Hedge Funds Search for Their Real Killers

October 21, 2016
  • Topic:

    Hedge Funds

After many years (decades) of being one of the very early hedge fund critics I've recently (tepidly) defended hedge funds from overwrought attacks that wrongly compare them to a beta of 1.0 in a bull market and, as usual, act as if we learn more from a few years than we really do. In these tepid defenses I share my own concerns that this tepidity (if not a word it should be) is intentional and permanent.[1] That is, mine is a defense against a near legion of badly targeted criticism, but not close to an “all clear” sign that hedge funds don’t merit any opprobrium.

But, misleading attacks against hedge funds, and defenses both blistering and tepid, aside, hedge fund managers just have to stop blaming others for their problems. In no particular order, many hedge fund managers have publicly blamed quants, indexing, algorithmic trading, ETFs, high frequency, and sometimes "risk parity" for their travails.[2] This casting of blame is almost always bereft of specific logical (or god forbid numeric) explanation linking how these various and quite varied quantitative Dreyfuses have kept hedge fund genius down for so long.[3],[4] I find it difficult to even address these non-specific accusations made by many who clearly often don’t fully understand the things they have fingered as their tormentors. I'd sooner take on proving hedgies aren't suffering the ill effects of the Town of Greenwich Connecticut adding more fluoride to its water and thus threatening their precious bodily fluids than fight such random non-specific (but strongly worded and serious!) accusations.

Please note, almost every fund manager not committing a crime has bad investing periods[5], and there’s nothing wrong with trying to explain what happened (e.g., when value investing dies in general it’s mostly bad for specific value investors). But that’s a far cry from listing a bunch of things that you hope sound vaguely sinister, appealing to inchoate luddite fears, not supplying any further logical link, and just hoping it sticks enough to get you off the hook for a bit longer. If the quality of the discourse here reminds anyone else of the current state of our political process, well, me too.

If the excuse-making hedgies want to, in depth, with logic and numbers, explain how us new-fangled suspiciously systematic spawns of Satan have suppressed their natural acumen for so long, and why they are long-term the right thing for investors and, perhaps, their geeky torturers long-term the wrong thing, please go for it. Perhaps I'll even agree or possibly argue (the only thing I know for sure is that I won’t stay out of it!). Otherwise, hedgies, please keep at your day jobs, confident that that if you are right this too shall pass. If you do that, I'll probably keep defending you (with my now standard white hot tepidity), at least from the silliest (e.g., comparing to a beta of 1.0) attacks.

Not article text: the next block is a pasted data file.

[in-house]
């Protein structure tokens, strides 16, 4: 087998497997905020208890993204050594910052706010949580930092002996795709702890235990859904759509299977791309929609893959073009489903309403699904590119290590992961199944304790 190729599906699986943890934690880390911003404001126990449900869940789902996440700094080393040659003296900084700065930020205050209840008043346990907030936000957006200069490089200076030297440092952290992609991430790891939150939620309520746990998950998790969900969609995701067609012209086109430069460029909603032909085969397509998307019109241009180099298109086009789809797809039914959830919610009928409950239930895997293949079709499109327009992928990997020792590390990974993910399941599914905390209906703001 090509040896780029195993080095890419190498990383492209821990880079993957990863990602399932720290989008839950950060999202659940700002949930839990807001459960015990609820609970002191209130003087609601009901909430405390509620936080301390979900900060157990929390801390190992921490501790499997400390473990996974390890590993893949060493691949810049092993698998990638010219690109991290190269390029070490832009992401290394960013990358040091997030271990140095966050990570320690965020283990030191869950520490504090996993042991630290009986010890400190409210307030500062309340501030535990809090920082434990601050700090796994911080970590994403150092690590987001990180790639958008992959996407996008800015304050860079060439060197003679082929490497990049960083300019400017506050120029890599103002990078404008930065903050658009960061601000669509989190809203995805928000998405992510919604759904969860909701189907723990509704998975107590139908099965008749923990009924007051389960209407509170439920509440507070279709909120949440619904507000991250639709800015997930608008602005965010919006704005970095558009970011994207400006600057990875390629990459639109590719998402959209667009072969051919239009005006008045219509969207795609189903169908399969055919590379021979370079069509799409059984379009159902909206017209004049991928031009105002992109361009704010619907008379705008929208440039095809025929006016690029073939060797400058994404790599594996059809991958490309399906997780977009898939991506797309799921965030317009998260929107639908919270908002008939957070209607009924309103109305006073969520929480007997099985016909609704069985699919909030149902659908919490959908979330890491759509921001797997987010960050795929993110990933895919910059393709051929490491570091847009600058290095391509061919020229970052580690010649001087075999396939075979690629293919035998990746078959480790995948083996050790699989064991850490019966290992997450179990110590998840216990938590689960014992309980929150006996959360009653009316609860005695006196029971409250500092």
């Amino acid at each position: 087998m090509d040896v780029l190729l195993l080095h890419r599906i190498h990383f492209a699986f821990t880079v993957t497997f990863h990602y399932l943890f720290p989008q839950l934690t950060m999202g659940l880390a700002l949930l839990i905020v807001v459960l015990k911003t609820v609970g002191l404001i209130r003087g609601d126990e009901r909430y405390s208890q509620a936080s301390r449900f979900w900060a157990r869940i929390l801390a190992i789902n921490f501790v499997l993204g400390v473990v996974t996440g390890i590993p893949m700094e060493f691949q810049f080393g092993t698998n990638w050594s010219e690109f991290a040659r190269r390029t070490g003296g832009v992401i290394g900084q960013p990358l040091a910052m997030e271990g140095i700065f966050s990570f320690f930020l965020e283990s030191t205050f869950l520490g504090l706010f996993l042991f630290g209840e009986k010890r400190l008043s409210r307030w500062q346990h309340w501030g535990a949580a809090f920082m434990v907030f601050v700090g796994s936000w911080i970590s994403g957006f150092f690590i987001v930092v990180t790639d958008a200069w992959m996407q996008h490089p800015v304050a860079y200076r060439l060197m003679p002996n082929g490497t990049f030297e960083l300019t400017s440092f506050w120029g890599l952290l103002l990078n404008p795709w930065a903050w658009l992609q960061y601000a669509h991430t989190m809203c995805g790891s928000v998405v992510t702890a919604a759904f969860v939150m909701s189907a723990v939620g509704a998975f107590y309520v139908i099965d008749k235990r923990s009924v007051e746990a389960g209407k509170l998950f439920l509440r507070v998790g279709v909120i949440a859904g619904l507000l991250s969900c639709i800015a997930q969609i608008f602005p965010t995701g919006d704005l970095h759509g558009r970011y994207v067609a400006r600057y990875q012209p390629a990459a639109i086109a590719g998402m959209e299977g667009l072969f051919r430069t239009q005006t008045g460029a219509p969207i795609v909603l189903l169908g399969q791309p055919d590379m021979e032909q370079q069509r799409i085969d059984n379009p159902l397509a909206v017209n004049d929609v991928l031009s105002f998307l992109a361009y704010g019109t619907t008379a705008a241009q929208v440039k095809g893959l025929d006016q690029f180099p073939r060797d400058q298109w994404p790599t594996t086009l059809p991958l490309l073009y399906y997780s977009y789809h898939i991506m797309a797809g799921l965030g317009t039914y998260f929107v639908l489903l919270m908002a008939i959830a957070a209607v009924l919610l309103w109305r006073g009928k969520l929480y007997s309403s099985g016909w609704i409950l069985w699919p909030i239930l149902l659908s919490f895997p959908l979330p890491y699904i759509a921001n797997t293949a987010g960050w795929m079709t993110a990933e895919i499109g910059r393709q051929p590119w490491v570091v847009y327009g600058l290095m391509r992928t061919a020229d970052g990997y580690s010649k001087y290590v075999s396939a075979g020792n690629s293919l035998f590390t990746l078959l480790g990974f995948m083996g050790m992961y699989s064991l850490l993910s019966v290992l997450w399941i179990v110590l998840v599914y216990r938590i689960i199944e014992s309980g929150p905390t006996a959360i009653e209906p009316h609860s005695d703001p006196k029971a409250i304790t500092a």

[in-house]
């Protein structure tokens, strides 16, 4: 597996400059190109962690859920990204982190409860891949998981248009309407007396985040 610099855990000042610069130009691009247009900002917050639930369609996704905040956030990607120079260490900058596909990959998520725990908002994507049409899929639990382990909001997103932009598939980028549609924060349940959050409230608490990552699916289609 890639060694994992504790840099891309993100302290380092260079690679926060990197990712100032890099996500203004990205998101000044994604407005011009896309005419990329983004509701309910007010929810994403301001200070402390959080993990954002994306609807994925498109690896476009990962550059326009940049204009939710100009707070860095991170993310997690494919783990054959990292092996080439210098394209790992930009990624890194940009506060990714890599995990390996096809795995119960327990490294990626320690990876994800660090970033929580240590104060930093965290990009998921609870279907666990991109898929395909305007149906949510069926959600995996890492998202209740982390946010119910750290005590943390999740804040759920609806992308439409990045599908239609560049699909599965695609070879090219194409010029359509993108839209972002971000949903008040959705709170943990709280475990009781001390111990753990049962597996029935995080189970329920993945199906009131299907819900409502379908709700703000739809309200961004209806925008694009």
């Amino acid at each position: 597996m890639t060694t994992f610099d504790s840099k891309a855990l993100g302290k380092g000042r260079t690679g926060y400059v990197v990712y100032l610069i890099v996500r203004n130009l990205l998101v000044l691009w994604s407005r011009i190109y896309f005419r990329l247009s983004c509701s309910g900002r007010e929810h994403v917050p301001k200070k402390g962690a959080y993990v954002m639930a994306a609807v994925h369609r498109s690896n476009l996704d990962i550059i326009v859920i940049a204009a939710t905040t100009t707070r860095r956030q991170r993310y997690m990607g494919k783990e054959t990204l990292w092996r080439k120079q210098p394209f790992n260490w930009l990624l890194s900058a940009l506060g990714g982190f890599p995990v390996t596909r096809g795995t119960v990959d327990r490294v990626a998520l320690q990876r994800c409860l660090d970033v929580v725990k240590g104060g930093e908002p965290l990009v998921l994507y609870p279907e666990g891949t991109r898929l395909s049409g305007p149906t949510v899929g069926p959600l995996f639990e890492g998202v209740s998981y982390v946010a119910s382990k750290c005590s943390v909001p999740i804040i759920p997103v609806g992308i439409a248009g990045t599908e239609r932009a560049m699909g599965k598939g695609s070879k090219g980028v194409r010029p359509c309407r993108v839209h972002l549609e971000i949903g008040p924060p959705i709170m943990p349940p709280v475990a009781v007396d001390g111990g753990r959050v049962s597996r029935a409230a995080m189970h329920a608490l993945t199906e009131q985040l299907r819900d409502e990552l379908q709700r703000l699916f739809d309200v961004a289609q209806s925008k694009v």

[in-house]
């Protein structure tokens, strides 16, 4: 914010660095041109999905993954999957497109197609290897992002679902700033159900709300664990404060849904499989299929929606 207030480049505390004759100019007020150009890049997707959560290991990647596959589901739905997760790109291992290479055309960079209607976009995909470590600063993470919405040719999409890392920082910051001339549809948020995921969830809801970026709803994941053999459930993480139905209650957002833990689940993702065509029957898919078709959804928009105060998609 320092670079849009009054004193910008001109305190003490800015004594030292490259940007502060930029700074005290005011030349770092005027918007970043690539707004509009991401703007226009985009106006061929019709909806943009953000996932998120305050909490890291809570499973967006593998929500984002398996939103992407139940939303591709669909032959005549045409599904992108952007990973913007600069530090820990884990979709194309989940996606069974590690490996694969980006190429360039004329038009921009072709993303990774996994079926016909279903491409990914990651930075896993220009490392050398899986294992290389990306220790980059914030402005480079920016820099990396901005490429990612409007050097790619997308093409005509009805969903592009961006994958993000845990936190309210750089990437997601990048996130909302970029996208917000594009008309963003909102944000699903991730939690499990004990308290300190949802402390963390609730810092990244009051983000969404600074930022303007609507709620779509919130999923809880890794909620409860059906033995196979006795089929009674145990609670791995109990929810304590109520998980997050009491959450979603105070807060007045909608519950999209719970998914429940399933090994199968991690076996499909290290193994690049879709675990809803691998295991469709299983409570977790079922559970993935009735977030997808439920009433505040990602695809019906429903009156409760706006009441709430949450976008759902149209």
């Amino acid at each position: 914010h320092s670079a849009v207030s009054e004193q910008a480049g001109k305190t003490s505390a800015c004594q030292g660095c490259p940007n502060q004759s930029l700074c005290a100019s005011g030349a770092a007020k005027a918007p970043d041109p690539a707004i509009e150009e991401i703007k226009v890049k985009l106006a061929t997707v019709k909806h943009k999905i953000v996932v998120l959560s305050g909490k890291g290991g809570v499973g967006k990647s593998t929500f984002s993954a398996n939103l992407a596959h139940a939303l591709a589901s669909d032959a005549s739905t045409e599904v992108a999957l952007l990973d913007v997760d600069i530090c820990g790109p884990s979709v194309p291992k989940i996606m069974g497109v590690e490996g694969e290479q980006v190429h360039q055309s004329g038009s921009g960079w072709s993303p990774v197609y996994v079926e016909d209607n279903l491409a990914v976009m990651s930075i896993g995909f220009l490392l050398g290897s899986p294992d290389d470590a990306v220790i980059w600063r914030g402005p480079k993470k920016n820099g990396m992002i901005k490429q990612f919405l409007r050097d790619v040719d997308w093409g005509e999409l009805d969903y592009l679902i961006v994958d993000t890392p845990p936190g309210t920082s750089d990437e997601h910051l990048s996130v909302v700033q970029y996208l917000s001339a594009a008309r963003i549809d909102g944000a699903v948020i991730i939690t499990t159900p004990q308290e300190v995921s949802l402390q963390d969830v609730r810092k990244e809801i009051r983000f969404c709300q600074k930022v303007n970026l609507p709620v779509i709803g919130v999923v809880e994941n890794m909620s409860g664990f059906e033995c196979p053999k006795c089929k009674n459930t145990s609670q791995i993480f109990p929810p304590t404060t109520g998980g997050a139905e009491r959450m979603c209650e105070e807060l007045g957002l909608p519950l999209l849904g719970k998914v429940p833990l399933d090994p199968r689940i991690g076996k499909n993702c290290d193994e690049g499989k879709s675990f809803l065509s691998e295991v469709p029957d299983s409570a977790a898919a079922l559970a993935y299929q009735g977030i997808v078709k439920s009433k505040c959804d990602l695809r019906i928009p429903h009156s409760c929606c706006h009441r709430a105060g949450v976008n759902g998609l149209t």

[1] With “intentional tepidity” defined here as taking less non-beta risk than they used to, perhaps as the industry has grown too much, in an effect very similar to “benchmark hugging” in the long-only world, and thereby making their value proposition even worse.

[2] They also blame some other things, like quantitative easing, but I’m only commenting on the ones I take personally and have a strong opinion are gibberish!

[3] I happily admit AQR fits most of these descriptions, at least in part, except high frequency, ETFs, and probably indexing unless it’s misapplied to mean anything systematic (which, you know, it often is).

[4] This is the one that set me off this morning but there have been too many to exhaustively list here (and I’m avoiding directly naming all the managers who’ve made these asinine excuses, in the hope that they still can reform without an additional blight on their permanent records).

[5] No the oft-mentioned HFTs possibly making money most days is not a counter-example (nor a crime). They get paid for a combination of providing liquidity and improving price discovery between similar instruments as opposed to running funds which take long term investment risks.



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